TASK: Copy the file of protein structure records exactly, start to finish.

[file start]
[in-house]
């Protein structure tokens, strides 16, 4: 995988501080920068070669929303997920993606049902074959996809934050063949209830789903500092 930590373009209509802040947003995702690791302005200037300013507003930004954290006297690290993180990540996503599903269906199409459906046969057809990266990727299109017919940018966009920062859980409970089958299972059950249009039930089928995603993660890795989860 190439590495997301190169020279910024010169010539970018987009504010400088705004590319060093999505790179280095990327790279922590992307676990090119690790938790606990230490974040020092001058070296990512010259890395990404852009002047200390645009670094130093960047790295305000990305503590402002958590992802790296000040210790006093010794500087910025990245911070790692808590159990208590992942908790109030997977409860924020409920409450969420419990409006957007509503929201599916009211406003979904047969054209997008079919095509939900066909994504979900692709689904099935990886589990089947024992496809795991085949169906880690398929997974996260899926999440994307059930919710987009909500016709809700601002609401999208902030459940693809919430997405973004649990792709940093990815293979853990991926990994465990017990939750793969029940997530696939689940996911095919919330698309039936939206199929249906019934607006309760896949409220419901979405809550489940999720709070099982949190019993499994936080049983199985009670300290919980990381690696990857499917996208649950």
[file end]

[in-house]
């Protein structure tokens, strides 16, 4: 995988501080920068070669929303997920993606049902074959996809934050063949209830789903500092 930590373009209509802040947003995702690791302005200037300013507003930004954290006297690290993180990540996503599903269906199409459906046969057809990266990727299109017919940018966009920062859980409970089958299972059950249009039930089928995603993660890795989860 190439590495997301190169020279910024010169010539970018987009504010400088705004590319060093999505790179280095990327790279922590992307676990090119690790938790606990230490974040020092001058070296990512010259890395990404852009002047200390645009670094130093960047790295305000990305503590402002958590992802790296000040210790006093010794500087910025990245911070790692808590159990208590992942908790109030997977409860924020409920409450969420419990409006957007509503929201599916009211406003979904047969054209997008079919095509939900066909994504979900692709689904099935990886589990089947024992496809795991085949169906880690398929997974996260899926999440994307059930919710987009909500016709809700601002609401999208902030459940693809919430997405973004649990792709940093990815293979853990991926990994465990017990939750793969029940997530696939689940996911095919919330698309039936939206199929249906019934607006309760896949409220419901979405809550489940999720709070099982949190019993499994936080049983199985009670300290919980990381690696990857499917996208649950």